H. spinimanus f DR Beach trail to Cueva del Puente, Parque Nacional del Este 18.32902N, 068.80995W 0 MT636140 MT635438 H._spinimanus_f H. spin 01-1
H. verruca sp. nov. m holotype DR Cachote Biosphere Reserve 18.09786N, 071.18925W 1200 MT636136 MT635434 H._verruca_n_sp_m1 H. verr 37-1
f paratype DR Cachote Biosphere Reserve 18.09786N, 071.18925W 1200 MT636137 MT635435 H._verruca_n_sp_f1 H. verr 37-2
m DR Cachote Biosphere Reserve 18.09786N, 071.18925W 1200 MT636139 MT635437 H._verruca_n_sp_m2 H. verr 37-3
m DR Cachote Biosphere Reserve 18.09786N, 071.18925W 1200 MT636138 MT635436 H._verruca_n_sp_m3 H. verr 37-4
H. validus m DR Inside cueva del puente, Parque Nacional del Este 18.3816N, 068.8017W 25 MT636112 MT635415 H._validus_m1 H. val 02-1
f DR Inside cueva del puente, Parque Nacional del Este 18.3816N, 068.8017W 25 MT636113 H._validus_f1 H. val 02-2
f DR Inside cueva del puente, Parque Nacional del Este 18.3816N, 068.8017W 25 MT636114 MT635416 H._validus_f2 H. val 02-3
m DR Inside cueva del puente, Parque Nacional del Este 18.3816N, 068.8017W 25 MT636115 H._validus_m2 H. val 02-4
m DR Inside cueva del puente, Parque Nacional del Este 18.3816N, 068.8017W 25 MT636116 H._validus_m3 H. val 02-5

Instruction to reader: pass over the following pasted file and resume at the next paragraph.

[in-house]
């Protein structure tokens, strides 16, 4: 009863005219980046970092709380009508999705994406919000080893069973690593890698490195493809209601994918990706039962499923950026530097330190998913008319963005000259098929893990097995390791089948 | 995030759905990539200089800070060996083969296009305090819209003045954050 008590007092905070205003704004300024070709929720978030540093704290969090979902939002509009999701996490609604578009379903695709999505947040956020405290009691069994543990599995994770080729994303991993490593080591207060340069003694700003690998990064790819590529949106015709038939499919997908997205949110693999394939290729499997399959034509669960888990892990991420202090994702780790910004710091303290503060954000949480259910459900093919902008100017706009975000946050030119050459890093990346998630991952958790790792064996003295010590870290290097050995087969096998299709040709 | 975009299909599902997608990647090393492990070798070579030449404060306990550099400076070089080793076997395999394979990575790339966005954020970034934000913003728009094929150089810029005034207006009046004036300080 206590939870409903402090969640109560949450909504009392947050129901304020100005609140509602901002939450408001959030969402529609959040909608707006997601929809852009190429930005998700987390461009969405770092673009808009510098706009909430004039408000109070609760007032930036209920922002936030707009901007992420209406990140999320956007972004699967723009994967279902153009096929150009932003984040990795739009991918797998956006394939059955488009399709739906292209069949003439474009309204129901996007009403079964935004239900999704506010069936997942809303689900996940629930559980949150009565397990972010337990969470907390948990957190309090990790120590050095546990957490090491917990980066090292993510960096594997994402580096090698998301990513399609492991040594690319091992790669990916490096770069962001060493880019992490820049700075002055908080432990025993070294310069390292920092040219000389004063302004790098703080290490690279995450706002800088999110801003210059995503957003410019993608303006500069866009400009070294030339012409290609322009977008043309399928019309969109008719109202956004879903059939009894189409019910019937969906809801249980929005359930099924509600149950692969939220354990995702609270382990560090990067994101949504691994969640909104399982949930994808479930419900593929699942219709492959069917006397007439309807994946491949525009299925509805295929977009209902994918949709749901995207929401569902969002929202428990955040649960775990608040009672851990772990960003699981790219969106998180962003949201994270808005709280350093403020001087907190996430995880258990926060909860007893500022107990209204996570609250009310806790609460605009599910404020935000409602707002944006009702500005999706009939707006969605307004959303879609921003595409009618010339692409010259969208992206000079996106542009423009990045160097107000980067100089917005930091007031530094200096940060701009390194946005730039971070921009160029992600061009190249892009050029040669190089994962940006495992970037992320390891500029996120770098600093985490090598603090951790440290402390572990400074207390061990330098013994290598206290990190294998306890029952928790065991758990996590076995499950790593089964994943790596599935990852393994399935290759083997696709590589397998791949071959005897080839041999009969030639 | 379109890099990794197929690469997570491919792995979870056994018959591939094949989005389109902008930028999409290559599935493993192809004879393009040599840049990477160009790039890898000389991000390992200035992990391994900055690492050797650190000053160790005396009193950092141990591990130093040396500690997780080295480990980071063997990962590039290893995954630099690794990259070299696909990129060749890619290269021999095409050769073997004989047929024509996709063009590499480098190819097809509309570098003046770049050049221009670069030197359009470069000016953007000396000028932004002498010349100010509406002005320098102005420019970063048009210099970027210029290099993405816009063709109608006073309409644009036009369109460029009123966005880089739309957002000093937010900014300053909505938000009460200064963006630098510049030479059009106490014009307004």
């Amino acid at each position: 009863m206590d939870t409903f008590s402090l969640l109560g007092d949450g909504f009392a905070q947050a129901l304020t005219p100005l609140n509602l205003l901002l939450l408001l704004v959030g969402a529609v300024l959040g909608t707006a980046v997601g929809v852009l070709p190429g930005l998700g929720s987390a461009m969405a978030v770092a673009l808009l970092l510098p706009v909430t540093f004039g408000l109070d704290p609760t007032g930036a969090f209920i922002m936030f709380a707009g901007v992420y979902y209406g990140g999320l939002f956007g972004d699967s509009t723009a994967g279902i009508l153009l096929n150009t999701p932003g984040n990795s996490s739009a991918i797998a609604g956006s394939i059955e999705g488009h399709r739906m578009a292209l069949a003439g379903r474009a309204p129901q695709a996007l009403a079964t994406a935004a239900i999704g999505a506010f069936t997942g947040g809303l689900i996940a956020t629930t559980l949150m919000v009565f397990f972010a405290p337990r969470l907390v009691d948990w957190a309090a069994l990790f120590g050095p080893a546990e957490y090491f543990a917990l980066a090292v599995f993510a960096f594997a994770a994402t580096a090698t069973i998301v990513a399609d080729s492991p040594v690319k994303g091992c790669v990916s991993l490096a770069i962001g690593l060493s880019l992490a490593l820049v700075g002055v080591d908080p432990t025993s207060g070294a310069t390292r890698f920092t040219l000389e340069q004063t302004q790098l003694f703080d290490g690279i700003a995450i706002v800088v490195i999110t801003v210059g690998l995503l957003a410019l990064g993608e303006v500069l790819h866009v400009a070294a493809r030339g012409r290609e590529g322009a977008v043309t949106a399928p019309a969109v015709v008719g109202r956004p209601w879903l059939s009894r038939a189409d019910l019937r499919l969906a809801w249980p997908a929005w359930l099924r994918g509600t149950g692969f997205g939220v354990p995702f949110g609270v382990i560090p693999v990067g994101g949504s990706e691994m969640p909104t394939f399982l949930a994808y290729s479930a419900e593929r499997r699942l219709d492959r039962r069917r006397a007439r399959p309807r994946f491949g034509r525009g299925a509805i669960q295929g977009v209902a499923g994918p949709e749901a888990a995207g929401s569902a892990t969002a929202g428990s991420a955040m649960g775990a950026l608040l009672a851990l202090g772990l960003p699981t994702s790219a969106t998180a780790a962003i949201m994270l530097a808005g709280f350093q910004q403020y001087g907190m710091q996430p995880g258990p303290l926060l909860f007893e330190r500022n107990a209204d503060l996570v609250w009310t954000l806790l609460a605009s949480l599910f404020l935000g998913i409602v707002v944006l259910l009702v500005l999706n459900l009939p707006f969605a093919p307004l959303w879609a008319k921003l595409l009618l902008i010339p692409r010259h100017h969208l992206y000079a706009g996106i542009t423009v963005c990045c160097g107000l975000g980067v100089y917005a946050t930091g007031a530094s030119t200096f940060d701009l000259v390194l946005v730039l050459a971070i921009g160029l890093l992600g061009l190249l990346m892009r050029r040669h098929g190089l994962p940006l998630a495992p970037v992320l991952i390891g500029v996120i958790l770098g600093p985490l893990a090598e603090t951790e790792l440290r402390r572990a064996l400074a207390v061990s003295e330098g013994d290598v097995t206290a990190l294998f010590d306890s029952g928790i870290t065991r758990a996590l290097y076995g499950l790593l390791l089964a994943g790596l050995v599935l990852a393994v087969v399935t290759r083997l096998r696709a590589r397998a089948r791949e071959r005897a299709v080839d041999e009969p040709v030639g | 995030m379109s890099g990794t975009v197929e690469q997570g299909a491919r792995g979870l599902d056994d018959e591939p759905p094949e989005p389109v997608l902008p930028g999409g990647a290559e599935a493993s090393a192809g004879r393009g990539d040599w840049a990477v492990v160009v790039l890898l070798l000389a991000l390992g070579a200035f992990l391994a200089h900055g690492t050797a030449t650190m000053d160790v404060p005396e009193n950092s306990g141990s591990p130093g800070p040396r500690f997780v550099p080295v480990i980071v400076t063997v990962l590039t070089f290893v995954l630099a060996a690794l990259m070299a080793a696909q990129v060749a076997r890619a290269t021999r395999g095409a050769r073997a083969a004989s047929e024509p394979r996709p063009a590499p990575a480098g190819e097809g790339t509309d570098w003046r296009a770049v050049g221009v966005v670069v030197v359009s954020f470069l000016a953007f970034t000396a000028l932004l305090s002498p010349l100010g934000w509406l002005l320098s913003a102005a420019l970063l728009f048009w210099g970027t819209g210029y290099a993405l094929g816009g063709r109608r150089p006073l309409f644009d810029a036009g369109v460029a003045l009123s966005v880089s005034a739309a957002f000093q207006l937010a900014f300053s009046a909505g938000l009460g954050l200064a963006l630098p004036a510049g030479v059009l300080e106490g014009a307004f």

H. carlosviquezi sp. nov. f holotype DR Loma Quita Espuela 19.34405N, 069.46635W 200 MT636111 MT635414 H._carlosviquezi_n_sp_f 7B11-2
H. castelloides m DR Loma Quita Espuela 19.34405N, 069.46635W 200 MT636124 MT635423 H._castelloides_m H. cast 11-1
H. vega m DR Loma Quita Espuela 19.34405N, 069.46635W 200 MT636123 H._vega_m H. veg 11-3
H. yuma sp. nov. f holotype DR Loma Quita Espuela 19.34405N, 069.46635W 200 MT636122 MT635422 H._yuma_n_sp_f1 H. veg 11-1
f paratype DR Loma Quita Espuela 19.34405N, 069.46635W 200 MT636121 MT635421 H._yuma_n_sp_f2 H. veg 11-2
H. aylinalegreae sp. nov. m DR Los Haitises: Cueva la Arena 19.08013N, 069.4649W 17 MT636132 MT635430 H._aylinalegreae_n_sp_m3 H. five 07-1
H. renebarbai sp. nov. m holotype DR Los Haitises: Cueva la Arena 19.08013N, 069.4649W 17 MT636110 MT635413 H._renebarbai_n_sp_m H. six 07-1